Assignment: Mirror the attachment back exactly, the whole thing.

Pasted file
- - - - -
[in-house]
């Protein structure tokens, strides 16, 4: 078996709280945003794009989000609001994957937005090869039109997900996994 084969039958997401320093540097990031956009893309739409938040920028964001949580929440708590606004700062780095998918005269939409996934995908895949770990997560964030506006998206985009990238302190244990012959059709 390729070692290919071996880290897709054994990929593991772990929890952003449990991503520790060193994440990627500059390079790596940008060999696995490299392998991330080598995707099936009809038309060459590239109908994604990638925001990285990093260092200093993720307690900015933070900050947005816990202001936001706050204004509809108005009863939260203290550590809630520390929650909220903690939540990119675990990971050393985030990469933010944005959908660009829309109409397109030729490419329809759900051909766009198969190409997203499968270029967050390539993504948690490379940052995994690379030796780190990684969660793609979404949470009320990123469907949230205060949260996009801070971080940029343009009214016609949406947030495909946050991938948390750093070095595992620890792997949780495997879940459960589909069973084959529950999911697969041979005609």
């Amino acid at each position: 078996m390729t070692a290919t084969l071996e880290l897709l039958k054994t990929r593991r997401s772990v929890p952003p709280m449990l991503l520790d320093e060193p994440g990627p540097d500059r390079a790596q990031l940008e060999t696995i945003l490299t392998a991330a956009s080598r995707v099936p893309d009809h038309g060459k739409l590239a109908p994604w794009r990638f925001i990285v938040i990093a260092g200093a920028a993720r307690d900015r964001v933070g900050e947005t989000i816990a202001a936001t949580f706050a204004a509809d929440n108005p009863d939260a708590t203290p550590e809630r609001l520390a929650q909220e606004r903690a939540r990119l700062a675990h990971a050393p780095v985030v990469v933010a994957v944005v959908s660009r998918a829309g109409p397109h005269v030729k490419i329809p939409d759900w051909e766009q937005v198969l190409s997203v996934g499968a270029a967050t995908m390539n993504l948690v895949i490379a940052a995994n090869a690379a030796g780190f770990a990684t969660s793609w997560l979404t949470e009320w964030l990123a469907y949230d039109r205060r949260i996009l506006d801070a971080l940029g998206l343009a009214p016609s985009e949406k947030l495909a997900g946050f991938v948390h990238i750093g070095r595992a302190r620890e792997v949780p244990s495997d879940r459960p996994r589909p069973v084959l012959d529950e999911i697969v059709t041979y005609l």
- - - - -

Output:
[in-house]
């Protein structure tokens, strides 16, 4: 078996709280945003794009989000609001994957937005090869039109997900996994 084969039958997401320093540097990031956009893309739409938040920028964001949580929440708590606004700062780095998918005269939409996934995908895949770990997560964030506006998206985009990238302190244990012959059709 390729070692290919071996880290897709054994990929593991772990929890952003449990991503520790060193994440990627500059390079790596940008060999696995490299392998991330080598995707099936009809038309060459590239109908994604990638925001990285990093260092200093993720307690900015933070900050947005816990202001936001706050204004509809108005009863939260203290550590809630520390929650909220903690939540990119675990990971050393985030990469933010944005959908660009829309109409397109030729490419329809759900051909766009198969190409997203499968270029967050390539993504948690490379940052995994690379030796780190990684969660793609979404949470009320990123469907949230205060949260996009801070971080940029343009009214016609949406947030495909946050991938948390750093070095595992620890792997949780495997879940459960589909069973084959529950999911697969041979005609």
């Amino acid at each position: 078996m390729t070692a290919t084969l071996e880290l897709l039958k054994t990929r593991r997401s772990v929890p952003p709280m449990l991503l520790d320093e060193p994440g990627p540097d500059r390079a790596q990031l940008e060999t696995i945003l490299t392998a991330a956009s080598r995707v099936p893309d009809h038309g060459k739409l590239a109908p994604w794009r990638f925001i990285v938040i990093a260092g200093a920028a993720r307690d900015r964001v933070g900050e947005t989000i816990a202001a936001t949580f706050a204004a509809d929440n108005p009863d939260a708590t203290p550590e809630r609001l520390a929650q909220e606004r903690a939540r990119l700062a675990h990971a050393p780095v985030v990469v933010a994957v944005v959908s660009r998918a829309g109409p397109h005269v030729k490419i329809p939409d759900w051909e766009q937005v198969l190409s997203v996934g499968a270029a967050t995908m390539n993504l948690v895949i490379a940052a995994n090869a690379a030796g780190f770990a990684t969660s793609w997560l979404t949470e009320w964030l990123a469907y949230d039109r205060r949260i996009l506006d801070a971080l940029g998206l343009a009214p016609s985009e949406k947030l495909a997900g946050f991938v948390h990238i750093g070095r595992a302190r620890e792997v949780p244990s495997d879940r459960p996994r589909p069973v084959l012959d529950e999911i697969v059709t041979y005609l």